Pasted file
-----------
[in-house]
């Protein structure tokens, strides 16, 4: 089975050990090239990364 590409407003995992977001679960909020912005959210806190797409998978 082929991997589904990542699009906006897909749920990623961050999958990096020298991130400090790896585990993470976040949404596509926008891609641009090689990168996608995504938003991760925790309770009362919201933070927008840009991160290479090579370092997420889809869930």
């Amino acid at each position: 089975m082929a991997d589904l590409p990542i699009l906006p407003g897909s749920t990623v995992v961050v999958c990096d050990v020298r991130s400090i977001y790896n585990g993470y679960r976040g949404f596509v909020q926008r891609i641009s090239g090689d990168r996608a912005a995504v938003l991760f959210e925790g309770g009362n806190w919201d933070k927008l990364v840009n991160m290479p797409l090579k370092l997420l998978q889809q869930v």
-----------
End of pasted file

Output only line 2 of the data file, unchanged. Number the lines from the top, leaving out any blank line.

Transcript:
């Protein structure tokens, strides 16, 4: 089975050990090239990364 590409407003995992977001679960909020912005959210806190797409998978 082929991997589904990542699009906006897909749920990623961050999958990096020298991130400090790896585990993470976040949404596509926008891609641009090689990168996608995504938003991760925790309770009362919201933070927008840009991160290479090579370092997420889809869930």